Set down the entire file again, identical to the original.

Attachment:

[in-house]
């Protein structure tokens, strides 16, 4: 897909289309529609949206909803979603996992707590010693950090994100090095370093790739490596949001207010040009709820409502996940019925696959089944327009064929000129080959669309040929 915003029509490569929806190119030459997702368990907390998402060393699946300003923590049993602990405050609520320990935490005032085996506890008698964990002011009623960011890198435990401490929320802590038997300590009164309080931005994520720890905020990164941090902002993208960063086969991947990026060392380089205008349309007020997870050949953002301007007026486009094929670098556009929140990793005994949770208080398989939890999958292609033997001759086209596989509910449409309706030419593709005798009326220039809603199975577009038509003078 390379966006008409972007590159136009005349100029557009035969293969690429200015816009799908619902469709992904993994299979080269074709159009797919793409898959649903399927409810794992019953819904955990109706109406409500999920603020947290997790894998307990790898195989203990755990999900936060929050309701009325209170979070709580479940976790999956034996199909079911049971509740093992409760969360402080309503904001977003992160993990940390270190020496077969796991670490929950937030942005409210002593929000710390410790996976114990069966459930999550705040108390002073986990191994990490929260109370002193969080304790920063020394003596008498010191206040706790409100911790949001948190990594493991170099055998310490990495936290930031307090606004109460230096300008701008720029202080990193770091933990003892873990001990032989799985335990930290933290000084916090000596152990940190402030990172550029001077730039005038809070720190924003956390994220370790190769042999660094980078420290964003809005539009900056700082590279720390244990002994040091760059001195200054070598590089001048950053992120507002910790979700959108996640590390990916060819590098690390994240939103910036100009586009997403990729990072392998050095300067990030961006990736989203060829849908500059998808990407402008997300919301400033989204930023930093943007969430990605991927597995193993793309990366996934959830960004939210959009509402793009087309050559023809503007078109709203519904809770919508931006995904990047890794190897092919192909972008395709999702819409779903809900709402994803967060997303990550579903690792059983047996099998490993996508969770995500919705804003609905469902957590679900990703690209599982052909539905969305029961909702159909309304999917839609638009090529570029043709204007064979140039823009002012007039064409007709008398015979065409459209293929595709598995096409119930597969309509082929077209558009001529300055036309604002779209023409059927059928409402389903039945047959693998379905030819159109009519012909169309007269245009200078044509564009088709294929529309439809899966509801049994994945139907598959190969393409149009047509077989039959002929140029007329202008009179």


[in-house]
């Protein structure tokens, strides 16, 4: 897909289309529609949206909803979603996992707590010693950090994100090095370093790739490596949001207010040009709820409502996940019925696959089944327009064929000129080959669309040929 915003029509490569929806190119030459997702368990907390998402060393699946300003923590049993602990405050609520320990935490005032085996506890008698964990002011009623960011890198435990401490929320802590038997300590009164309080931005994520720890905020990164941090902002993208960063086969991947990026060392380089205008349309007020997870050949953002301007007026486009094929670098556009929140990793005994949770208080398989939890999958292609033997001759086209596989509910449409309706030419593709005798009326220039809603199975577009038509003078 390379966006008409972007590159136009005349100029557009035969293969690429200015816009799908619902469709992904993994299979080269074709159009797919793409898959649903399927409810794992019953819904955990109706109406409500999920603020947290997790894998307990790898195989203990755990999900936060929050309701009325209170979070709580479940976790999956034996199909079911049971509740093992409760969360402080309503904001977003992160993990940390270190020496077969796991670490929950937030942005409210002593929000710390410790996976114990069966459930999550705040108390002073986990191994990490929260109370002193969080304790920063020394003596008498010191206040706790409100911790949001948190990594493991170099055998310490990495936290930031307090606004109460230096300008701008720029202080990193770091933990003892873990001990032989799985335990930290933290000084916090000596152990940190402030990172550029001077730039005038809070720190924003956390994220370790190769042999660094980078420290964003809005539009900056700082590279720390244990002994040091760059001195200054070598590089001048950053992120507002910790979700959108996640590390990916060819590098690390994240939103910036100009586009997403990729990072392998050095300067990030961006990736989203060829849908500059998808990407402008997300919301400033989204930023930093943007969430990605991927597995193993793309990366996934959830960004939210959009509402793009087309050559023809503007078109709203519904809770919508931006995904990047890794190897092919192909972008395709999702819409779903809900709402994803967060997303990550579903690792059983047996099998490993996508969770995500919705804003609905469902957590679900990703690209599982052909539905969305029961909702159909309304999917839609638009090529570029043709204007064979140039823009002012007039064409007709008398015979065409459209293929595709598995096409119930597969309509082929077209558009001529300055036309604002779209023409059927059928409402389903039945047959693998379905030819159109009519012909169309007269245009200078044509564009088709294929529309439809899966509801049994994945139907598959190969393409149009047509077989039959002929140029007329202008009179």